During the last weekend in March, union leaders, state education leaders, teacher leaders, one of ED’s Principal Ambassador Fellows and I joined delegations from 15 high-performing education systems across the globe for the 5thInternational Summit on the Teaching Profession in Banff, Canada. As countries around the world share a common desire to give every child a chance in life and to support teachers who devote their lives to that goal, the summit is a unique opportunity to learn from each other’s successes and challenges and to look for ways to replicate or adapt back home what other countries are doing well. We all appreciated the hospitality of Alberta Minister Gordon Dirks and his colleagues from across Canada for providing us the opportunity to grow and learn in such a beautiful setting.
Each year at the international summit each participating country commits to work in key areas over the course of the year and then report back on progress at the next summit. Together with the AFT, NEA, and the Council of Chief State School Officers (CCSSO), we reported on the progress of our commitments from 2014 on teacher leadership, early learning and labor-management collaboration to increase learning for all students.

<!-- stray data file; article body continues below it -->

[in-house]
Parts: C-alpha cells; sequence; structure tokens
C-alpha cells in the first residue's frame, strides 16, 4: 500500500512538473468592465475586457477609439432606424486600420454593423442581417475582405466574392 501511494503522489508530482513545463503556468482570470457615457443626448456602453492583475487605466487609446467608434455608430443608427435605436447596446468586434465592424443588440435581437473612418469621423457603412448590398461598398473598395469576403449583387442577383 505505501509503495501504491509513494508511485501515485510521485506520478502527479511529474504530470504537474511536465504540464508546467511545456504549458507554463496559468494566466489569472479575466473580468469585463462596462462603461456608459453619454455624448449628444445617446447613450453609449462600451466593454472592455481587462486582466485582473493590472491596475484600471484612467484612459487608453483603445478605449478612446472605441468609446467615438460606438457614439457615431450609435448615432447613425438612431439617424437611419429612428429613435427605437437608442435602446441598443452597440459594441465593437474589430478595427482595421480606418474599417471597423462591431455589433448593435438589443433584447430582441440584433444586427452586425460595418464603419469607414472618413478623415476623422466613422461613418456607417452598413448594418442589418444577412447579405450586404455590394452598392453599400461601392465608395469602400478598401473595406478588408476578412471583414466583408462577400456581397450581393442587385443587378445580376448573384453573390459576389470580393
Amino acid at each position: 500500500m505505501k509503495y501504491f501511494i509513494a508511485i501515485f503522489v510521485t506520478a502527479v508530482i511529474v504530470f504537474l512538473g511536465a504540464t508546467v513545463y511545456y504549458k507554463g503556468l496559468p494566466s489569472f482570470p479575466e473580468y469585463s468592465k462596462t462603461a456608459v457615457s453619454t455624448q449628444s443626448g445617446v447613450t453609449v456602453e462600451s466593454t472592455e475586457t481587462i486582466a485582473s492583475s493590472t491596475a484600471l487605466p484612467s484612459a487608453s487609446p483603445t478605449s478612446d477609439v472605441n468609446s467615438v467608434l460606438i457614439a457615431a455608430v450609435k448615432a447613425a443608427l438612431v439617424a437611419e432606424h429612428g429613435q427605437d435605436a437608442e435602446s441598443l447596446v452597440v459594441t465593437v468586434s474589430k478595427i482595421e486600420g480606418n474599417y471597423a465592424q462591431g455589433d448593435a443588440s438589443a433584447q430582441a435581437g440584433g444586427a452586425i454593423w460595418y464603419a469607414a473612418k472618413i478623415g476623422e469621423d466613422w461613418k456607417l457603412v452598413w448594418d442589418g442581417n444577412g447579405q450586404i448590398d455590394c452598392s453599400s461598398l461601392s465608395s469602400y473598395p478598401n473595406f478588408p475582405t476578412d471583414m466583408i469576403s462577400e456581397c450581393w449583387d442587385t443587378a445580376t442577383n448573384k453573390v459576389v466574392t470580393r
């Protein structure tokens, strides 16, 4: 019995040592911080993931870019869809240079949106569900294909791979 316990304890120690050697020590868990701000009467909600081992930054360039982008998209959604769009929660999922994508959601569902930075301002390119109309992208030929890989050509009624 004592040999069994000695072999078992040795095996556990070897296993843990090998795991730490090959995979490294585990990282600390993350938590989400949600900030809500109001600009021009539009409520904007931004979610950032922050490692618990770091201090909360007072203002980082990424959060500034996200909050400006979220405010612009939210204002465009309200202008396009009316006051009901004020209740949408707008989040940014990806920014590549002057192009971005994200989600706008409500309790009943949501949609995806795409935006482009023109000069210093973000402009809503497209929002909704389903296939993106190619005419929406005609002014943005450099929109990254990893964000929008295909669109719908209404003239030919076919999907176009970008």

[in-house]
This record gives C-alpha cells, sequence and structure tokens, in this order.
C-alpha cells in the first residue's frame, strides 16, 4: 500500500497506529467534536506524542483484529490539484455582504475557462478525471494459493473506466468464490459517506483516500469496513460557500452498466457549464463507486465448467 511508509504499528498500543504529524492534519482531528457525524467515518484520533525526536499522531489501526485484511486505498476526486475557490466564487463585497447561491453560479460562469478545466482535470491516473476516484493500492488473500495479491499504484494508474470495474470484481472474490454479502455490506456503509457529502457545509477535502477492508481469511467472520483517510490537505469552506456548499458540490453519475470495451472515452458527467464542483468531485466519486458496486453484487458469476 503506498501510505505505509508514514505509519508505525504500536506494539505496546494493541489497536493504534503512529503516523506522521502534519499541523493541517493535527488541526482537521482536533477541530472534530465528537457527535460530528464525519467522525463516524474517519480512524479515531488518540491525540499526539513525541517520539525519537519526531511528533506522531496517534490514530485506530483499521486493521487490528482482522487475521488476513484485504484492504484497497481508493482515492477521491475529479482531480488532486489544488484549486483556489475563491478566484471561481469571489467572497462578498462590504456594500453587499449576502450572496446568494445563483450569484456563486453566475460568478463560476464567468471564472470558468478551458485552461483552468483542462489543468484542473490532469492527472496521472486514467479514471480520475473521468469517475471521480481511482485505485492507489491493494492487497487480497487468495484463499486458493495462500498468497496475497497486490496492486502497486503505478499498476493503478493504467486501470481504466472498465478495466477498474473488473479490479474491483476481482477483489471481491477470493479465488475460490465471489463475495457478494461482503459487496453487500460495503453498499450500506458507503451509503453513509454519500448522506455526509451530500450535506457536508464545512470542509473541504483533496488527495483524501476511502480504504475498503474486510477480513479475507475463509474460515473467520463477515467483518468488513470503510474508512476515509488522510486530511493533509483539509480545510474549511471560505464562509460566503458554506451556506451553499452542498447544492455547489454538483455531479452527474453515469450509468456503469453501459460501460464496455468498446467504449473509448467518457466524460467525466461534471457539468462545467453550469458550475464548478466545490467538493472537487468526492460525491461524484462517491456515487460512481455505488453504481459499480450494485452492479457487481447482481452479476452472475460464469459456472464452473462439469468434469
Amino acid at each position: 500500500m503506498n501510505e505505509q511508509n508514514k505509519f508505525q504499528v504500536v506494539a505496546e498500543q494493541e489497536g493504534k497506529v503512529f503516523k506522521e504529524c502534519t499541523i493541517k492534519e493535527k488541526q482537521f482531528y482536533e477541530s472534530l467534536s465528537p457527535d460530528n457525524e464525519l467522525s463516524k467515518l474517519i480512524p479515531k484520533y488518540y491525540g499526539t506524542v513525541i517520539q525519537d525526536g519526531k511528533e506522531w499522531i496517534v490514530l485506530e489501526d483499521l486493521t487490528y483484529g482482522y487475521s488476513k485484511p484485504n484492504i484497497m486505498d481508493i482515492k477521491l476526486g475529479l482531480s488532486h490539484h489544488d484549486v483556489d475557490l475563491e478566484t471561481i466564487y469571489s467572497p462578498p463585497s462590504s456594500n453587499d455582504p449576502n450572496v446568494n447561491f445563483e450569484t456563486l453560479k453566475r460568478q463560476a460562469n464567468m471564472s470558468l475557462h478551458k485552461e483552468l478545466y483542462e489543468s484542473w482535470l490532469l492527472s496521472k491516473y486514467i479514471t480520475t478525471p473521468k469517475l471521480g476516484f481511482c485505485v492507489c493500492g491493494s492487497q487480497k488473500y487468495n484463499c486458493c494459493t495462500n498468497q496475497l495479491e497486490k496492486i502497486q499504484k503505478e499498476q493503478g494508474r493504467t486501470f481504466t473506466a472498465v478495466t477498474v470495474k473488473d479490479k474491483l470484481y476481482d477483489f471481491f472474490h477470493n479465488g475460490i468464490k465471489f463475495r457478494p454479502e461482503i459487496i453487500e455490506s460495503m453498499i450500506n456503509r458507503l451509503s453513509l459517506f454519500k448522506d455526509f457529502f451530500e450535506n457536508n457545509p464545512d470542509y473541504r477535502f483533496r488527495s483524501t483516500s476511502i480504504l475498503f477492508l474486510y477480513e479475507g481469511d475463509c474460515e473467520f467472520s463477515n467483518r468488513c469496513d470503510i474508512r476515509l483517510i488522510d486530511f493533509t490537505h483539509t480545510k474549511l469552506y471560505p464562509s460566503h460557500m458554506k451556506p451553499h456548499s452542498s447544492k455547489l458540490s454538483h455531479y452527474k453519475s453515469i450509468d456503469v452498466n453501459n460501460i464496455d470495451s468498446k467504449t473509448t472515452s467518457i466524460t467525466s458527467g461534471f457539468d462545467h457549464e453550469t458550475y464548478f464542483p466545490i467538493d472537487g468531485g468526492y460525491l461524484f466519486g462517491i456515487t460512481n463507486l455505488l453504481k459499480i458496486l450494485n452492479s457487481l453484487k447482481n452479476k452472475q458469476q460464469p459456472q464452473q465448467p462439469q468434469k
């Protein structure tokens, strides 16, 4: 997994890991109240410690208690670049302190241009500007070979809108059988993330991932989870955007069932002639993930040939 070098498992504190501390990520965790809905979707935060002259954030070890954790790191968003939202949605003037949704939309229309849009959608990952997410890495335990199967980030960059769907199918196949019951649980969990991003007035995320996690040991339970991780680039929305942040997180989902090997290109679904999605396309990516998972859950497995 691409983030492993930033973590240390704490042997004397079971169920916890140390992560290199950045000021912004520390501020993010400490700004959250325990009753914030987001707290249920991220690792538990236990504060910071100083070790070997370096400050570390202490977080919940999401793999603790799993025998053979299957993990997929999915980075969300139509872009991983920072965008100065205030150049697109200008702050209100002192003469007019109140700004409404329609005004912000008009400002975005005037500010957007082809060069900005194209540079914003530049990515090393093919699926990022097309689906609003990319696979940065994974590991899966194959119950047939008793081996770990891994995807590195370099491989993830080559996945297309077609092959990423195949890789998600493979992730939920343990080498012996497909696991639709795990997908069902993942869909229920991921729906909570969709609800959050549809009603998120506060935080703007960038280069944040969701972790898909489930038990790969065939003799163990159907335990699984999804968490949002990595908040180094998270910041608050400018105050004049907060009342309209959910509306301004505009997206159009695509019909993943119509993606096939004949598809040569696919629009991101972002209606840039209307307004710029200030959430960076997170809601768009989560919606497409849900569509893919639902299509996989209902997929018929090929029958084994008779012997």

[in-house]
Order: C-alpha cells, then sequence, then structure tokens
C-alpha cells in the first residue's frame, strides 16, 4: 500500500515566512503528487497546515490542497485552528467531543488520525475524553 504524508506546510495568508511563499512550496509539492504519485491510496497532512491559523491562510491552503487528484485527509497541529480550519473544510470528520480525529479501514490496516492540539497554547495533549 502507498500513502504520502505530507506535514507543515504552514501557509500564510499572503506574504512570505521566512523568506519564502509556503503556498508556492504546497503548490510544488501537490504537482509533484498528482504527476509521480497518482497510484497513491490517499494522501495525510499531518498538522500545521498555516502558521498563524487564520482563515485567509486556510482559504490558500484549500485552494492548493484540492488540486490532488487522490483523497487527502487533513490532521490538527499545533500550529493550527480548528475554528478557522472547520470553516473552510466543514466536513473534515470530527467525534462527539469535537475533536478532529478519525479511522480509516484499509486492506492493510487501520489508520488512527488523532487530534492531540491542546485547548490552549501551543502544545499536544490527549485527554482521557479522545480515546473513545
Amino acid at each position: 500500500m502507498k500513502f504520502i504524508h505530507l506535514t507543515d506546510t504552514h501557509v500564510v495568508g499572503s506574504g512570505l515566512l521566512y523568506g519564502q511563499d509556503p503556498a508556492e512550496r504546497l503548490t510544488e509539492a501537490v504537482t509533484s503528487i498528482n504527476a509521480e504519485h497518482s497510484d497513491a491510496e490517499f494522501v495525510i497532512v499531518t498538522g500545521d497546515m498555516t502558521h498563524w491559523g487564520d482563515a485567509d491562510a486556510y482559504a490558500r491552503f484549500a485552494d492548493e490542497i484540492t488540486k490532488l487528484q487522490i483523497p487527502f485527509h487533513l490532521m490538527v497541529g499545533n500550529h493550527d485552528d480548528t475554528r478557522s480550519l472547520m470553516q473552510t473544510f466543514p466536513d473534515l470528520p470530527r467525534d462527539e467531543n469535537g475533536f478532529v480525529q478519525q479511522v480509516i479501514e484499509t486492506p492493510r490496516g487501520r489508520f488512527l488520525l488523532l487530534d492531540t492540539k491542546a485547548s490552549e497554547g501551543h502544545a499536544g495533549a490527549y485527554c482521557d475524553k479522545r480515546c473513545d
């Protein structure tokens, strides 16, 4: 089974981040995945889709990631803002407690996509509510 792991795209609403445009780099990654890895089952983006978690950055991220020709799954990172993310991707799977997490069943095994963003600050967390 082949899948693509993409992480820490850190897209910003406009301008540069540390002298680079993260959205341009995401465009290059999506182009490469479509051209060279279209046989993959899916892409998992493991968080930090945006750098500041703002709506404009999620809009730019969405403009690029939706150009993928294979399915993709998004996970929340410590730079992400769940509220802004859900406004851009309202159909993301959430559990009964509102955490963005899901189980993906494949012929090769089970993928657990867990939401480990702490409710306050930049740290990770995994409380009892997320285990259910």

This year, the U.S. delegation introduced Teach to Lead, an initiative that seeks to advance student outcomes by expanding opportunities for teacher leadership both in and out of the classroom, to the global stage sparking international interest in this teacher-led and designed initiative to promote meaningful opportunities for teacher leadership that improve student outcomes. Teach to Lead has become an important vehicle through which so many teachers are fighting to make their leadership dreams a reality.
While at the summit our U.S. teachers, including six who have been active in Teach to Lead, convened a meeting with Canadian, Dutch, German and Estonian teachers and are now creating an international team of teachers exchanging ideas and working to advance teacher leadership and innovation across the globe. The teachers who attended are also getting the word out to educators across the U.S. and are beginning conversations about one of the commitments we made this year–a domestic summit modeled after the international summit to highlight and expand teacher leadership opportunities in the U.S.
During the summit, countries discussed their different approaches to leadership and the importance of collaboration. The Ontario Minister described their competitive Teacher Learning and Leadership Program to fund teacher projects; Singapore builds leadership development into each of its three career tracks; Finland starts leadership training in its initial teacher preparation; and New Zealand discussed its new Communities of Schools initiative and Teacher-led Innovation Fund.